They're 17-5 over their past 22 games, and while they still trail the Indians in the standings, with the momentum they have right now, they appear to have a better chance of reaching the postseason than the Tribe do.

Baltimore Orioles (65-55, 2.5 Games Back in AL Wild Card)

8 of 18

    Postseason Probability: 40 Percent

    The Orioles were as aggressive as anyone during what was one of the quietest trade seasons in recent memory, acquiring a pair of starters in Scott Feldman and Bud Norris to improve what was the team's biggest weakness.

    Offensively, they continue to rank among the top teams in the American League. The trio of Chris Davis, Adam Jones and Manny Machado has been great all season, and top to bottom, the O's have one of the more complete lineups in all of baseball.

    The pitching remains a question mark, though. And in the ultra-competitive AL East, it may be what winds up keeping them out of the postseason. Norris has pitched very well since joining the team, and the duo of Chris Tillman and Wei-Yin Chen remains solid, but in the end, that may not be enough.

Tampa Bay Rays (67-51, Current AL Wild Card No. 2)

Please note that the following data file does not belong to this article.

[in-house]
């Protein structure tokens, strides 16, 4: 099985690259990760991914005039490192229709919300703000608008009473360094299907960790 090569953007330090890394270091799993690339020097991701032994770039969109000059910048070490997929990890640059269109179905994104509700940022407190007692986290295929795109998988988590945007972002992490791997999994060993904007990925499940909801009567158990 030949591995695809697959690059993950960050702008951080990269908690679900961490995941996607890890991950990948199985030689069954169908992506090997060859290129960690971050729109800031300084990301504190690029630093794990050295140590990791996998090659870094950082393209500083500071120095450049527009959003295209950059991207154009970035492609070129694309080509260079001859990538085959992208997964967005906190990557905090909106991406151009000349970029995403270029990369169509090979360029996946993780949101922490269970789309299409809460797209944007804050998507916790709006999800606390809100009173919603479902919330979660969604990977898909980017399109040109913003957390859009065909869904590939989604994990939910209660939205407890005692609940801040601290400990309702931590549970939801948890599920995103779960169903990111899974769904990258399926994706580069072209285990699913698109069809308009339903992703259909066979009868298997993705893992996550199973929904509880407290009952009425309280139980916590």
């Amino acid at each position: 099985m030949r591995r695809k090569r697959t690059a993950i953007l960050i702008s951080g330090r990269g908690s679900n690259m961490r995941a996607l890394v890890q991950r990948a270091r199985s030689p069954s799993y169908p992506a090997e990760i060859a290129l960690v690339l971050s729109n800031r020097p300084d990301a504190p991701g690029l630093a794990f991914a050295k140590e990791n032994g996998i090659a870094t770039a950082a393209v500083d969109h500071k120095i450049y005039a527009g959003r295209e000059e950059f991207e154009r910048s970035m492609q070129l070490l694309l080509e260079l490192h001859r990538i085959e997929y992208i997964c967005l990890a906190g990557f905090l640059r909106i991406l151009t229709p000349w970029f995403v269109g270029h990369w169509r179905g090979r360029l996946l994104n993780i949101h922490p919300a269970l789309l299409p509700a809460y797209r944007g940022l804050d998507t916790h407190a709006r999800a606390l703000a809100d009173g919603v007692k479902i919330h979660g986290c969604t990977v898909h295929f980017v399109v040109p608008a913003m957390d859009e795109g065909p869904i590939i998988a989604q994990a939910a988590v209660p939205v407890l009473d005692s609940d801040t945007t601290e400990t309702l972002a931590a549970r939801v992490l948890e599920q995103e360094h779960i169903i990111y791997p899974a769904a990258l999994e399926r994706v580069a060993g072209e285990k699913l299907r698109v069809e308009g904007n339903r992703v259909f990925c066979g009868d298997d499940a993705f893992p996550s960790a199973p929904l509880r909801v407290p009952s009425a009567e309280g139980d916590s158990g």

9 of 18

    Postseason Probability: 65 Percent

    The Rays were as many as seven games back in the AL East as recently as June 28, but thanks to a 21-5 month of July, they pulled into a dead heat with the Red Sox entering August.

    They've hit a rough patch of late, dropping six of their last seven, but they still currently hold the second wild-card spot in the AL and look to be in a solid position to make the postseason if they can halt their current skid.

    Early on, the Rays' starting pitching struggled, with ace David Price perhaps the biggest culprit, but the staff has rounded into form and Price is once again pitching like an ace. Rookie Wil Myers has added a new dimension to an already improved lineup, and top to bottom, this team looks better prepared to contend in October than in previous seasons.

Oakland Athletics (68-52, Current AL Wild Card No. 1)

10 of 18

    Postseason Probability: 75 Percent

    The A's used a 51-25 second half last season to shock the Texas Rangers and swipe the AL West title on the final day of the regular season, but it's safe to say they have not taken anyone by surprise this time around.

    While they lack a legitimate superstar, they are as good as any team in baseball at getting the most out of Nos. 1-25 on their roster, playing the matchups and rotating lineups on a daily basis.

    Bartolo Colon has been one of the best pitchers in the American League this season, and the somewhat inexperienced rotation has been backed by one of the best bullpens in baseball. With the experience of last year's postseason push under their belts, the A's look poised to return to the playoffs once again.

Cincinnati Reds (68-52, Current NL Wild Card No. 2)

11 of 18

    Postseason Probability: 85 Percent

    The Reds have been without ace Johnny Cueto for most of the season, but they have again had one of the most consistent rotations in all of the sport, with rookie Tony Cingrani stepping up into the rotation.